He drove me home, the duct tape still wrapped around my head. For some reason, he brought the dog. It rode with us in the cab. I was gripped by the fear that he’d change his mind, and a fit of shivering assailed my body. I held the dog so he wouldn’t notice. Obie and I lay together on the seat, and comfort flowed into me from his thick, leaf-scented fur.
He knew where my house was. So he’d been watching me. He took the tape off. Some of my hair came out with it. I made sure to keep my eyes down, not to look at him. I pretended I wasn’t looking at anything, but I was staring at Obie. He wasn’t a Lab, as I’d imagined, but a black collie. I wrapped this clue up and hid it in my mind.
He walked me to the door, and for the first time I wanted to laugh out of sheer hysteria, because it was like a date: He was walking me to the door. Would he want a kiss? Should I say, “I had fun. Give me a call sometime”?
Instead, I said, “Goodbye. I won’t tell. I promised, and I never lie.”
He handed me my keys. My hands trembled as I tried to unlock the door. Politely, he opened it and held it for me as I went in.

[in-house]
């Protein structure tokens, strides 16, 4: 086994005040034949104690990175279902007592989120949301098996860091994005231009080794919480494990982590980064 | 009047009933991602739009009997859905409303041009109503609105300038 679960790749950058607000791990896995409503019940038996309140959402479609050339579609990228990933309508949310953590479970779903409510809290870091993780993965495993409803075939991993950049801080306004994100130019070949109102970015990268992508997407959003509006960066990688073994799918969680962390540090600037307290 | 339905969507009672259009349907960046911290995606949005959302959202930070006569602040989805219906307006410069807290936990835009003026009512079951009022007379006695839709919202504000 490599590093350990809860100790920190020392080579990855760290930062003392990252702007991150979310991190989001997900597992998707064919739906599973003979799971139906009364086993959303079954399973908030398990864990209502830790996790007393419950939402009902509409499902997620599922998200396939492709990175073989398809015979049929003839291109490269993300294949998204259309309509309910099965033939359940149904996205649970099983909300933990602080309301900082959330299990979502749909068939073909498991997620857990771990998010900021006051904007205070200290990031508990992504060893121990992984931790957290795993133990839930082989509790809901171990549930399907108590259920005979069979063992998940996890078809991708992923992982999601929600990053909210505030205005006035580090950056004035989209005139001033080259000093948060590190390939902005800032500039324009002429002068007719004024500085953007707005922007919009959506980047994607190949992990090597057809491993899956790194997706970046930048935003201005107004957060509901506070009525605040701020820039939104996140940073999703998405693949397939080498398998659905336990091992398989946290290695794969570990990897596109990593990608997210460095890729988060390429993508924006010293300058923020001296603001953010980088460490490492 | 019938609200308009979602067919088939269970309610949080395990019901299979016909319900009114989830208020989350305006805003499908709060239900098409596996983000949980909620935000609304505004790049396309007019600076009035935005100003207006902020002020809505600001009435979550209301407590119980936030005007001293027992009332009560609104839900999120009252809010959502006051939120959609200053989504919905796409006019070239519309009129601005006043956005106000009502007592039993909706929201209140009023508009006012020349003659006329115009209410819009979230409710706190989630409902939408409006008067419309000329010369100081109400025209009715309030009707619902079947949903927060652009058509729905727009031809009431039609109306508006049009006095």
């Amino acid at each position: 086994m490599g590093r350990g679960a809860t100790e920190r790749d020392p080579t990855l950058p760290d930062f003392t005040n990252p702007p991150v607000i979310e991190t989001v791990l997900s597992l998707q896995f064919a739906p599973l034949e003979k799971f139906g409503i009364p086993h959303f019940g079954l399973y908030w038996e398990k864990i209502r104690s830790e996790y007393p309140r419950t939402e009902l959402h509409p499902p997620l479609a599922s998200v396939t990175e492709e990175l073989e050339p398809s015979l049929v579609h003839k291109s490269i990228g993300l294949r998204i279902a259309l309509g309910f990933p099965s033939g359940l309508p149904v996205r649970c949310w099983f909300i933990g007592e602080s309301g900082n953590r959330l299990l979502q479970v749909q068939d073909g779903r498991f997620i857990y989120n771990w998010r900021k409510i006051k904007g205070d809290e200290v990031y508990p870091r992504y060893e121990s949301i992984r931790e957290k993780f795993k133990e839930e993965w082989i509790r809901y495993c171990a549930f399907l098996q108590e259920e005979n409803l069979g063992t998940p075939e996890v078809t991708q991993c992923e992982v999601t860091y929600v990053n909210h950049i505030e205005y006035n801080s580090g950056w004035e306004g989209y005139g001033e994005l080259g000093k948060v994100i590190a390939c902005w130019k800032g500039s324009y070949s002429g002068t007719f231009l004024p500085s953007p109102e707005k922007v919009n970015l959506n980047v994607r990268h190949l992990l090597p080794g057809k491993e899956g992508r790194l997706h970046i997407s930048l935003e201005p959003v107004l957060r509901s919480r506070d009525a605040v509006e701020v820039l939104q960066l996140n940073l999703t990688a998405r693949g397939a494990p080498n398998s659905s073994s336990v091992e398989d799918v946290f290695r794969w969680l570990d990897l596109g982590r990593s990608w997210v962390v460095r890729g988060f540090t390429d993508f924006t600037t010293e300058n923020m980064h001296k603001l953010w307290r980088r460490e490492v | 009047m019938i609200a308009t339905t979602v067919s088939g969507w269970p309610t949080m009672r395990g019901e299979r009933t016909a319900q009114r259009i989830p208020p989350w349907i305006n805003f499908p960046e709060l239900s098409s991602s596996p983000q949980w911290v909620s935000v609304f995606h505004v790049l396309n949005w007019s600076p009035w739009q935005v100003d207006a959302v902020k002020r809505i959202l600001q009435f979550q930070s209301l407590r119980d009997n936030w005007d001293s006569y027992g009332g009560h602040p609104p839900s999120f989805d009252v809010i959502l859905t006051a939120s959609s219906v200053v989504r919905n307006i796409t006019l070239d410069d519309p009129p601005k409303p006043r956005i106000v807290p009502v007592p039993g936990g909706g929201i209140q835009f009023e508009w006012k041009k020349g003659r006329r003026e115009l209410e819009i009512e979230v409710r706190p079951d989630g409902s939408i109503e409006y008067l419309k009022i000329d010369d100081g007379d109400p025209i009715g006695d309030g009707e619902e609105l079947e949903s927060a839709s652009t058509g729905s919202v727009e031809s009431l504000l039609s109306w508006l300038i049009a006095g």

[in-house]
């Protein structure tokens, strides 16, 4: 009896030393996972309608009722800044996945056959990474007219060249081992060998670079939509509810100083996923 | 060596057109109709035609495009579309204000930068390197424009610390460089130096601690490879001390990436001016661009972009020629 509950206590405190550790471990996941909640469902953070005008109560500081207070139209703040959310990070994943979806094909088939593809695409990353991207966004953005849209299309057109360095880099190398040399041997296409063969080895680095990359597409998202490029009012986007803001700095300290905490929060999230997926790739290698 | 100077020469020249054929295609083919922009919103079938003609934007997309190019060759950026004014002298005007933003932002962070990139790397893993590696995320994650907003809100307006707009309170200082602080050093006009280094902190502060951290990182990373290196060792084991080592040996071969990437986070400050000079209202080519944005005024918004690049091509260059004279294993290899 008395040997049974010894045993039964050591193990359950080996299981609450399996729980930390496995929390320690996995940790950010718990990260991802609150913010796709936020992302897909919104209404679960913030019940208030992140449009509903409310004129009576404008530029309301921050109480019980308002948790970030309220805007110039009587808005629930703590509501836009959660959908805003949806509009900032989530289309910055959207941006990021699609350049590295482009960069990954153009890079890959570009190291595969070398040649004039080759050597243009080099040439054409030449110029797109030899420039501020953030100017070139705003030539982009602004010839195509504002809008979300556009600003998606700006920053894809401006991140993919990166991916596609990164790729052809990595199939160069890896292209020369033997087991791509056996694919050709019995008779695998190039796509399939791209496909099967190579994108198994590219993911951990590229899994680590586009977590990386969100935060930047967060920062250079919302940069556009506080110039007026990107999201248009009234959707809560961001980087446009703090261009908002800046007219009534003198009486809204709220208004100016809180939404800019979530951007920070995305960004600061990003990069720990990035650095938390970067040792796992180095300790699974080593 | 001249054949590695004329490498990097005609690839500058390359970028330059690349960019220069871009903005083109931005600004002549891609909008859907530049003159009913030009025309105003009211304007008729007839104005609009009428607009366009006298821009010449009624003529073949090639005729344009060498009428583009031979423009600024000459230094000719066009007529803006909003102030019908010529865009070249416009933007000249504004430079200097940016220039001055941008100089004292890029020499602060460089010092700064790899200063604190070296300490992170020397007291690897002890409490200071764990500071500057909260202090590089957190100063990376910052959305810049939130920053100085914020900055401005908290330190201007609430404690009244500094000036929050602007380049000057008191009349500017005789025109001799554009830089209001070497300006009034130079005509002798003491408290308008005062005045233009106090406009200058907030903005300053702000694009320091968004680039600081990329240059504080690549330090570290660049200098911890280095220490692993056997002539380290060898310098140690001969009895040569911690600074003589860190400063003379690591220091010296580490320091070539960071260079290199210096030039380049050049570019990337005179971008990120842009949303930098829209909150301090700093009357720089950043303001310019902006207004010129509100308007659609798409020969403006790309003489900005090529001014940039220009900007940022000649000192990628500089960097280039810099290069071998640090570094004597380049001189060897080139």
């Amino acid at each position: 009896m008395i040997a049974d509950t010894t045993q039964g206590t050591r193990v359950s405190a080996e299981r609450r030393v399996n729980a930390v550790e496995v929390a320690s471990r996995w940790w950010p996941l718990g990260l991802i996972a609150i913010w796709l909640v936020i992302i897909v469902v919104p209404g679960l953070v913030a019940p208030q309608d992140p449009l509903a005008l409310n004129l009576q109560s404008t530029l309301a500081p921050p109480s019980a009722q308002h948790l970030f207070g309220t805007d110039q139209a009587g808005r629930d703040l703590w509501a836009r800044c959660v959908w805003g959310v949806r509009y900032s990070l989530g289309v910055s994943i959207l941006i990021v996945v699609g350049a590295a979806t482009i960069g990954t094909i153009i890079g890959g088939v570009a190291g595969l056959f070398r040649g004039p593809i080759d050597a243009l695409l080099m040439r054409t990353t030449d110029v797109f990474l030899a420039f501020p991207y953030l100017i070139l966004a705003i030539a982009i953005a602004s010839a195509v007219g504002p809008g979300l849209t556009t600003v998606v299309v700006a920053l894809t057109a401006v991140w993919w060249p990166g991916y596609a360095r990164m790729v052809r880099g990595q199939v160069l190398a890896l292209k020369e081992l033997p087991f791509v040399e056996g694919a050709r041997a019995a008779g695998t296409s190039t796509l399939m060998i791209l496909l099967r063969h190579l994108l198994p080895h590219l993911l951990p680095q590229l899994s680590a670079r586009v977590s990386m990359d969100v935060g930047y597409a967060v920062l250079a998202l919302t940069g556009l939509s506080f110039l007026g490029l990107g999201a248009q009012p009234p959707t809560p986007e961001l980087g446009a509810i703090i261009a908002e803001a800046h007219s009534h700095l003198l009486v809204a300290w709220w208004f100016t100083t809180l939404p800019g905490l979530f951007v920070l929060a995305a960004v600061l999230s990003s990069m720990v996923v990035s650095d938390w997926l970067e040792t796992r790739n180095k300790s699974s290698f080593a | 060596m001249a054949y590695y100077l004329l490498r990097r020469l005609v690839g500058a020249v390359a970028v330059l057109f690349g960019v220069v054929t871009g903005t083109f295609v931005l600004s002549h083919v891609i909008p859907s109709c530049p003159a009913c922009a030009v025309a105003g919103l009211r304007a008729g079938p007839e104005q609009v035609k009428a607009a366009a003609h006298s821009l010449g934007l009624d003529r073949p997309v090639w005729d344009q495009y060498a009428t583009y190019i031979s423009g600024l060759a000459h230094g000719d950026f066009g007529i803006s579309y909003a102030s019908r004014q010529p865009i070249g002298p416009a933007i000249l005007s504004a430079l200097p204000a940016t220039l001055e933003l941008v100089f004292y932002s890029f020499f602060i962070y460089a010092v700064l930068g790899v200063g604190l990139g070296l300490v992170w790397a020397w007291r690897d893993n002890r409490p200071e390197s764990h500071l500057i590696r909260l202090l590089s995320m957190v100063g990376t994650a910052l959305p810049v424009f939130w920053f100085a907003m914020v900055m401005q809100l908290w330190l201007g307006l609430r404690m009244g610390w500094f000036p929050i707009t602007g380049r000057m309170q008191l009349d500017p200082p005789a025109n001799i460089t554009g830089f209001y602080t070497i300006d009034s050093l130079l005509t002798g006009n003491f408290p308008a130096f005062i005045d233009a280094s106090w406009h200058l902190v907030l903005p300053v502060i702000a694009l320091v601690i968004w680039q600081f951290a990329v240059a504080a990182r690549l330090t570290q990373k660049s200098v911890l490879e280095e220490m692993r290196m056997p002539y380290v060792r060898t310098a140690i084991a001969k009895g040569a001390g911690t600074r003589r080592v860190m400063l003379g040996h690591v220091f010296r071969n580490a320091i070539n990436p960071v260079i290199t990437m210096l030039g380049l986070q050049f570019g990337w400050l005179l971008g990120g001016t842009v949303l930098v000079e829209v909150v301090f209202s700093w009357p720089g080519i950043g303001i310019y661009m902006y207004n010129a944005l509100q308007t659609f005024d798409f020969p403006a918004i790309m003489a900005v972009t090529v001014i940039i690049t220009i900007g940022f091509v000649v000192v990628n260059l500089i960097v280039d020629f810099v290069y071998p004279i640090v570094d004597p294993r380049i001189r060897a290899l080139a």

Once the door was closed, I sank against it, still in the dream state that had saved me. I didn’t even slide the deadbolt. I just leaned against the door and breathed.
Then he knocked. This is the part I go over and over with Diane: why did I let him back in? The cops wonder, too, and so does Brad. Somehow, I knew it was the right thing. I wanted him to stay inside the dream I’d woven, where he was safe, where I didn’t hate him. If I’d locked him out, he might have come in through a window, and I didn’t have the strength to fight. If I’d used the phone, he might have heard me. There was no one around. The nearest place was a half mile up the road. He was waiting to see if I’d keep my end of the bargain.